Sunday 24 October 2004

Xml Sucks...

Well, not really - but some people obviously think XML has some serious deficiencies.

Came across that link - a long read but interesting points-of-view - while searching for info on the iTunes (rocks!) Music Library XML file. I want to move info between two installs of iTunes (song ratings, # plays, etc) and thought hacking the XML file would be fairly easy. However, the XML file itself it weird and not what you'd expect from a semantically-rich XML syntax.
<plist version="1.0">
<key>Major Version</key><integer>1</integer>
<key>Minor Version</key><integer>1</integer>
<key>Application Version</key><string>4.6</string>
<key>Music Folder</key><string>file://localhost/F:/My%20iTunes/</string>
<key>Library Persistent ID</key><string>037D341EA9748F0D</string>
<key>Track ID</key><integer>136</integer>
<key>Name</key><string>Evolution (Intro)</string>
<key>Artist</key><string>Bliss n Esso</string>
<key>Album</key><string>Flowers In The Pavement</string>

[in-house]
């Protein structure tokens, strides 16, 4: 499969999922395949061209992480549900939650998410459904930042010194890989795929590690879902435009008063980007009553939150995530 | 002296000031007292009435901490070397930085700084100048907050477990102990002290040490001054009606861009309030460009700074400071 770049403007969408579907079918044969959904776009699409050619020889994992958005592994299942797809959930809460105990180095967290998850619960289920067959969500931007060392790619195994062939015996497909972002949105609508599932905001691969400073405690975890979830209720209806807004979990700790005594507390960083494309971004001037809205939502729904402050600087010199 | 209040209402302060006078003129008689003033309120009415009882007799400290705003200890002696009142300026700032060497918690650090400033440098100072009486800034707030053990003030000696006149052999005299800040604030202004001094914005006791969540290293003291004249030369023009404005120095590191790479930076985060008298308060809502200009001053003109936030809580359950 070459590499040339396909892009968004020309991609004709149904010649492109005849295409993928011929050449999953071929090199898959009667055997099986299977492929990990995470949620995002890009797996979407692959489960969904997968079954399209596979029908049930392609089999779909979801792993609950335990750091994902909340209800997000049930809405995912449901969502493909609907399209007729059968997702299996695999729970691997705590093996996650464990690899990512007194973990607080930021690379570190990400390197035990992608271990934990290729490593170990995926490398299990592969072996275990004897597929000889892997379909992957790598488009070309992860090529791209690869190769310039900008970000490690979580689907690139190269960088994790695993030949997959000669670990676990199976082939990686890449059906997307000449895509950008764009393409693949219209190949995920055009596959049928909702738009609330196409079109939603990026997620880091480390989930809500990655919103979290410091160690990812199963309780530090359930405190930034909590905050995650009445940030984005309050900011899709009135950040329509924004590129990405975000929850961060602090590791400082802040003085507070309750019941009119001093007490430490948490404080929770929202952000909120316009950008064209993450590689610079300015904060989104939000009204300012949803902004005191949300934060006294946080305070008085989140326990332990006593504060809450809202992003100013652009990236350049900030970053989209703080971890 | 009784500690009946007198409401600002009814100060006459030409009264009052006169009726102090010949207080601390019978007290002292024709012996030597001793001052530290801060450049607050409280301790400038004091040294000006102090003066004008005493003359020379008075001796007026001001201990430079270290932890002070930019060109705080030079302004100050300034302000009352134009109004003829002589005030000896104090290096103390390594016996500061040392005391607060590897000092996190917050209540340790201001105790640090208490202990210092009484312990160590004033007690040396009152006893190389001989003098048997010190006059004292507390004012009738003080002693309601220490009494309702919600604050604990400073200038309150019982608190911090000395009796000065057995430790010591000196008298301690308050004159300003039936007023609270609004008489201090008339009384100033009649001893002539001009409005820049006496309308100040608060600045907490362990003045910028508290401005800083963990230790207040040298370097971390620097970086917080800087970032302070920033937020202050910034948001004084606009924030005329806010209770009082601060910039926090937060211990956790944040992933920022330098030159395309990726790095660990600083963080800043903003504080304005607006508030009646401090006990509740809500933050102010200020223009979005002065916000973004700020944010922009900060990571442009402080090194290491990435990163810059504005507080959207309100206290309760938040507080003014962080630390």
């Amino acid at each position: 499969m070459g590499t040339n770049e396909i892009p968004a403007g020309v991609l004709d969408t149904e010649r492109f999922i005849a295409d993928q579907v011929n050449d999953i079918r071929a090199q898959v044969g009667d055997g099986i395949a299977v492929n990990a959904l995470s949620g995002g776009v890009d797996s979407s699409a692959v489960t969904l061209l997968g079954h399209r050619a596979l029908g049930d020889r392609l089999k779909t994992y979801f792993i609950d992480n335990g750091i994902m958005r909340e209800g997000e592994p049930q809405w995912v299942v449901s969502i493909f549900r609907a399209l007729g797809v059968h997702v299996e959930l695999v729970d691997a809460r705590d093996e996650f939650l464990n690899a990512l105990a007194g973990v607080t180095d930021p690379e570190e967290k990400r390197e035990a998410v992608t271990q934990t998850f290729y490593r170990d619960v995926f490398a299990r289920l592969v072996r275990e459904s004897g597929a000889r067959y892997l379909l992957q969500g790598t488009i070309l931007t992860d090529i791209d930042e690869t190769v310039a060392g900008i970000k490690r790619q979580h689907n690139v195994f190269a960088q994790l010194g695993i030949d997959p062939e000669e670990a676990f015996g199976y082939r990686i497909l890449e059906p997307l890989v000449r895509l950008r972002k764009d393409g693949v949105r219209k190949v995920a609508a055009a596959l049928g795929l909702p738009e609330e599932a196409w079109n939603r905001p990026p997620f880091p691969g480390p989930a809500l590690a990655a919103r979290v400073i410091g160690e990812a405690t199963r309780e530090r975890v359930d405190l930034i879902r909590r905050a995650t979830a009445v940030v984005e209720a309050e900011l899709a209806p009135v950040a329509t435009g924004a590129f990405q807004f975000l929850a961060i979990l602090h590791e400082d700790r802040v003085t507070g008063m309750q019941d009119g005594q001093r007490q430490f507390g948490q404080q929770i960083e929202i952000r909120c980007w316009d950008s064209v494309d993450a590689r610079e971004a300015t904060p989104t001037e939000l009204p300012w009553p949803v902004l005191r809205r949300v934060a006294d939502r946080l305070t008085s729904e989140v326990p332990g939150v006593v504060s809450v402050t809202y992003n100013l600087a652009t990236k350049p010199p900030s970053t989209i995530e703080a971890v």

My first impression was that it was a pretty crappy XML implementation... so I jumped onto Google to see what others thought.

This article Playlist to XML had an interesting comment by Bob Ippolito:

>>"The plist format is nasty, whoever designed it really didn't know anything about XML."
>That's just totally wrong. XML Property Lists are a very unambiguous and simple serialization format. They're designed to be extremely simple and fast to parse (no attributes, etc.) because they're ubiquitous in OS X.
So maybe I was being too harsh on the format -- never jump to conclusions or make assumptions about technology! Try to anticipate the creator's goals rather than dumping on something because it doesn't fulfil yours. Here's Apple's doco fyi.

Anyway, the same blog has some useful code for transforming the iTunes format : Cleaning up iTunes plist XML. It's not quite what I want... but will get to that another time.

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